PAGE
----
LIKE ITALICS and (Chapter 17) hyphens, quotation marks are to be used as sparingly as possible. They should light the way, not darken it.
In handwriting and typing, they are usually indicated thus: “……” or '……', although many people take time to ma their 'quotes' resemble those of printing: “……” or '……'
Formerly “double quotes” were obligatory. Nowadays 'single quotes' are fast becoming very common. An inner quotation differs from the main quotation, in that primary '……' takes secondary “……” and primary “……” takes secondary '……'. 'The more logical course would seem to be that single marks should represent the first quotation and double the one contained in it. Consistency would then require that single marks only should be used in ordinary quotation, ' as T.F. and M.F.A. Husband say in their very good, long-forgotten little book, Punctuation: Its Principles and Practice, 1905. * (See also § 8.)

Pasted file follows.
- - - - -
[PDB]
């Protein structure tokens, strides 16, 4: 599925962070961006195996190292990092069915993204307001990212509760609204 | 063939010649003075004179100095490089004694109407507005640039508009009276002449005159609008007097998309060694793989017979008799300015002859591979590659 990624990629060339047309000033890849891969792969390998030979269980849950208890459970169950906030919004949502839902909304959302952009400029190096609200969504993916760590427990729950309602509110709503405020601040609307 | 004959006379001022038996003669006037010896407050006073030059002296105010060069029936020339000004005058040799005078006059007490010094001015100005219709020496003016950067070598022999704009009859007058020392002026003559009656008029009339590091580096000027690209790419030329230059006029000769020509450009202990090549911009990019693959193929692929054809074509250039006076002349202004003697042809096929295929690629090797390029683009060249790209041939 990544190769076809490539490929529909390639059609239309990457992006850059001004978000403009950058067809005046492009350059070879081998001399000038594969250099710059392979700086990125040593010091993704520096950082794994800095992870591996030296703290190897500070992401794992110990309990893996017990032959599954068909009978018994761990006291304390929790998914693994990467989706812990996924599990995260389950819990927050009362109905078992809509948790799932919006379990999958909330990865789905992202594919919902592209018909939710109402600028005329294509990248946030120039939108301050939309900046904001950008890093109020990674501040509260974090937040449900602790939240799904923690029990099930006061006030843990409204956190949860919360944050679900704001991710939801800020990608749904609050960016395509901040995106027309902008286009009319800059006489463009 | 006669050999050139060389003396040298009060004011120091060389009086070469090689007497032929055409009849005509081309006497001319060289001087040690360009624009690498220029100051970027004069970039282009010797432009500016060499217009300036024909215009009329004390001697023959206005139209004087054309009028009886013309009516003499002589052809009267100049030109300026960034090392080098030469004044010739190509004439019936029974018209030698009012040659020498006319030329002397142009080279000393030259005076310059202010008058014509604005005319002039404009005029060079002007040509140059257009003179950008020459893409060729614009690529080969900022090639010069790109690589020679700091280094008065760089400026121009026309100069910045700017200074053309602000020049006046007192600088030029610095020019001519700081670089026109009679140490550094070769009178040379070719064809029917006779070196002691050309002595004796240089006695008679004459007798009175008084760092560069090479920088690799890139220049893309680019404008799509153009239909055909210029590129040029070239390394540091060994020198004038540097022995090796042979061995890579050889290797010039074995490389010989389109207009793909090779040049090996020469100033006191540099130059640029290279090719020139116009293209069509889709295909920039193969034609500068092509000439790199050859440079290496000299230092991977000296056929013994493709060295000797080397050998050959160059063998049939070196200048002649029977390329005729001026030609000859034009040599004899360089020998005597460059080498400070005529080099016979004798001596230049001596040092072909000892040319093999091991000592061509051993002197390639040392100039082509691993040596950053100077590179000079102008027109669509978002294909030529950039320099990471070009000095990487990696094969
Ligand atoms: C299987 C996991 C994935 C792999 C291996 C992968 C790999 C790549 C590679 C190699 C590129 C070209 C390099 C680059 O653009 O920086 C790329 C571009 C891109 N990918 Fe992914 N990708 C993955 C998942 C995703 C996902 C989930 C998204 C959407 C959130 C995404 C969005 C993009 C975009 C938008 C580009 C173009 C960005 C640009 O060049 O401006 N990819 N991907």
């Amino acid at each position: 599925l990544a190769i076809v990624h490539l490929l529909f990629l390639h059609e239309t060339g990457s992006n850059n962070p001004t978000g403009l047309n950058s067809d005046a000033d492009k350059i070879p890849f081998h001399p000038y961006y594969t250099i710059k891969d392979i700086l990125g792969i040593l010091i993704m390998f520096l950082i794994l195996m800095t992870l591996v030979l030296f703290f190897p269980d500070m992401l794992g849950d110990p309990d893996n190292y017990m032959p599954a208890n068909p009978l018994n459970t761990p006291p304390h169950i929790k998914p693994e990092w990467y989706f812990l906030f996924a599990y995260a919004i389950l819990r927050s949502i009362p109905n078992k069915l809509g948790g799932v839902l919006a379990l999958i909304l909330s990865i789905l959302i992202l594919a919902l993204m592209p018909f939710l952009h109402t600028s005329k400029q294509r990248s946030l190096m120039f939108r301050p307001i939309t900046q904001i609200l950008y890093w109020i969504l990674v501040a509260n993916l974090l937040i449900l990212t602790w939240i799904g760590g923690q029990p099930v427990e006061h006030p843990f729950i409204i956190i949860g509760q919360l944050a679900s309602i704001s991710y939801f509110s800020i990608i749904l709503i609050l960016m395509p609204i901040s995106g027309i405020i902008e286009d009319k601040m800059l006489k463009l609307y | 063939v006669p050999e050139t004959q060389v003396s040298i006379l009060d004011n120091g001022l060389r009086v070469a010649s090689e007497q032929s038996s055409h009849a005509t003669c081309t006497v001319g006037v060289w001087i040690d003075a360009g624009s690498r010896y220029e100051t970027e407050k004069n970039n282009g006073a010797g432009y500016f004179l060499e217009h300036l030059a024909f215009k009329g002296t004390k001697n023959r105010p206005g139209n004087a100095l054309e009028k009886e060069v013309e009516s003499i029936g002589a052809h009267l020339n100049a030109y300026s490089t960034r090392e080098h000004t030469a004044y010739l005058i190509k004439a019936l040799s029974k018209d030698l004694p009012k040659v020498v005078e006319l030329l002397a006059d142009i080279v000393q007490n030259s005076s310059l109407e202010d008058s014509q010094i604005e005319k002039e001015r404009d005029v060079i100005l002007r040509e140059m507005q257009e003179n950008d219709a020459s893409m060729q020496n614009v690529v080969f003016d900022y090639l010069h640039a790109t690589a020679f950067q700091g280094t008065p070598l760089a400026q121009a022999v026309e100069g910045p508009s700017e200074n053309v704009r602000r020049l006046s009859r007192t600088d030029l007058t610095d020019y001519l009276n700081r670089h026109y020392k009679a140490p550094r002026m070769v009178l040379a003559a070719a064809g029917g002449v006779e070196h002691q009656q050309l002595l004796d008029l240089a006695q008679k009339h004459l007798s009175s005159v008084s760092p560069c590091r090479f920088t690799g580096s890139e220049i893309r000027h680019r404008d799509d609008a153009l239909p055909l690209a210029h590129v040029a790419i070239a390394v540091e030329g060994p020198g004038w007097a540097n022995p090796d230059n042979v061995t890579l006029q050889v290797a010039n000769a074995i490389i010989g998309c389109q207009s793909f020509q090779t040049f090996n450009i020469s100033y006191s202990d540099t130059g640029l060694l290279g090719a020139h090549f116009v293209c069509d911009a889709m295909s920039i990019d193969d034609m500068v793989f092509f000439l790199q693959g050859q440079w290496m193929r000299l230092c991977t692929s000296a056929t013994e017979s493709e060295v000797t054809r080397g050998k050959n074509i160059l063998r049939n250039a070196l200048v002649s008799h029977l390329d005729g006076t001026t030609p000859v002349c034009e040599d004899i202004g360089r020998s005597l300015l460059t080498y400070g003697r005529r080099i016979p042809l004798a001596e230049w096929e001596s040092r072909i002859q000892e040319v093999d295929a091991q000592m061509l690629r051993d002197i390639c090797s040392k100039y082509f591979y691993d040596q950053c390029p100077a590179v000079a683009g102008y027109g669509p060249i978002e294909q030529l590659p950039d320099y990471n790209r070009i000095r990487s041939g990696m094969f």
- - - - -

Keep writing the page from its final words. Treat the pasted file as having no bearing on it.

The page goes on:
Quotation marks-too sweepingly stated, by a notable authority in 1893, to be 'now called inverted commas', an inaccurate term and an unrevelatory-are primarily used to indicate the exact words of a speaker or of a text. Obviously 'He said that “he was not a fool”' is incorrect if the second 'he' refers to the speaker. Unless the speaker were referring to a person other than himself, the speaker's words were 'I am not a fool'.
Examples of correct usage (but not of the most complicated usage-see Chapter 22) are these:
You have declared, 'I am Tecumseh Siwash'. But can you prove that you are?
* In a footnote they remark, 'The Clarendon Press follows this method'. So do most writers-at least, most of those writers who can get their own way.